Chimney Contractors: 6 Reasons For Chimney Leaks

Chimney Contractors: 6 Reasons For Chimney Leaks

chimney contractors

Chimney leaks are one of the most common problems your chimney can have. According to chimney contractors, the leaks are brought about by many factors that include:

Lack of chimney cover

It goes without saying that when your chimney doesn’t have a chimney cover, it allows water to get in. Properly installed fireplace covers not only keep off rain, but they also keep birds, debris, and animals out.

If your chimney doesn’t have a cover, all you need to do is to install one. Unless you are an expert, you should leave the installation work to a chimney technician.

Cracks in the chimney crown

Your chimney will also leak if the chimney crown has cracked. The chimney crown is the cement part at the top of the fireplace. Its role is to prevent rain and snow from falling in and around the chimney tiles.

Cracks in the chimney come about when the chimney shifts or shrinks. As you might guess, when the chimney crown has cracks, water goes right through the cracks.

How you fix a cracked crown depends on how badly damaged the crown is. You should note that even if your crown has a small crack, you have to repair it. This is because it’s the small cracks that get worse over time, and you end up with enormous problems.

If the crown has small cracks, you only need to apply crown coating materials that will cover the masonry and prevent the cracks from getting worse.

If the cracks are large, the best way of fixing the problems is by removing and relaying the masonry. You can do the work if you have the skills, but if you have never done it before, let an expert handle it.

Deteriorated or poorly built chimney shoulder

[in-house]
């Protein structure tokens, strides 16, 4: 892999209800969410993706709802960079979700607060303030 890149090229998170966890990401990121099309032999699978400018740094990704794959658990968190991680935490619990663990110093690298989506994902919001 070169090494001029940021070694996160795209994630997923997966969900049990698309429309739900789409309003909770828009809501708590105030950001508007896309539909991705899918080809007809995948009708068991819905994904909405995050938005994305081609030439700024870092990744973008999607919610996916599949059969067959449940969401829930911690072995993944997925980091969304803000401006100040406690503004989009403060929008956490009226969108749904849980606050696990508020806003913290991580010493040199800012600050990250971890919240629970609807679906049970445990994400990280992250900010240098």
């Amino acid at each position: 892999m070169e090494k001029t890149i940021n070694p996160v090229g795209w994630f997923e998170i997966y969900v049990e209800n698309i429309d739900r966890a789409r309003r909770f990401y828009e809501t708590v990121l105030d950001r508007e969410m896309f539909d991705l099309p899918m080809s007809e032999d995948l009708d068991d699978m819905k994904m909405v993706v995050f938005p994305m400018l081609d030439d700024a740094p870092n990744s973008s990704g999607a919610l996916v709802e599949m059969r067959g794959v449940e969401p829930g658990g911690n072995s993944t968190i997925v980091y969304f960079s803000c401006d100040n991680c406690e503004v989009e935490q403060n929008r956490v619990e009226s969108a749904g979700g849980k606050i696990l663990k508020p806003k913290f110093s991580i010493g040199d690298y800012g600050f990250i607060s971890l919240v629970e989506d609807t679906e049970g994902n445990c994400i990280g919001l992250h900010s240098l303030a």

The chimney shoulder is the sloped area on the stack where it transitions from a broad base to narrow. If you have had your chimney for a long time, the chances are that the masonry has deteriorated, leading to leakages.

Your chimney will also leak if the chimney shoulder is poorly constructed such that it can’t hold off rain and snow.

You need to work with an experienced chimney technician who will help you with inspecting the chimney and determining the extent of the damage.

Deteriorating mortar and masonry

With time, it’s common for the mortar and cement holding the chimney together to age and even crack. When this happens, water falls down inside the chimney and into the house.

In worse situations, the chimney walls in shaded areas stay wet for a long time after rain, and the bricks absorb the water and expel it into the house.

For you to determine if your chimney is having this problem, you should perform the masonry absorption test (MAT).

This test involves placing a test tube on the side of the chimney and gauge how long it takes for the water to get absorbed into the chimney wall.

Depending on the results you get, you will find out whether the chimney needs to be waterproofed.

If you have to seal the chimney, use specialty brick sealants that will prevent water from leaking in without trapping the water inside the bricks, causing damage.

Loose knots and cracks in the wood siding

If your chimney has wood siding, you can have two scenarios. The knots in the wood can get loose or come off. The wood can also get old, dry out, and split.

In both cases, the water can get behind the siding and leak into the chimney. For you to get rid of this problem, you need to work with an expert to inspect the siding and ensure that the siding and chimney are adequately sealed.

Missing flushing

The flashing prevents water from getting to the area where the brick structure comes through the roof. Often made from aluminum, the flashing goes between a few bricks and bends to get to the top of shingles.

To prevent water from getting into the chimney, you need to seal the flashing. Unless you are experienced, let an expert chimney sweep Bowie fix the flashing.

As a rule of thumb, go with a high-quality sealing product that will not only optimally seal the flashing, but also last for a long time.

This post first appeared on https://www.firstclasschimneyservices.com

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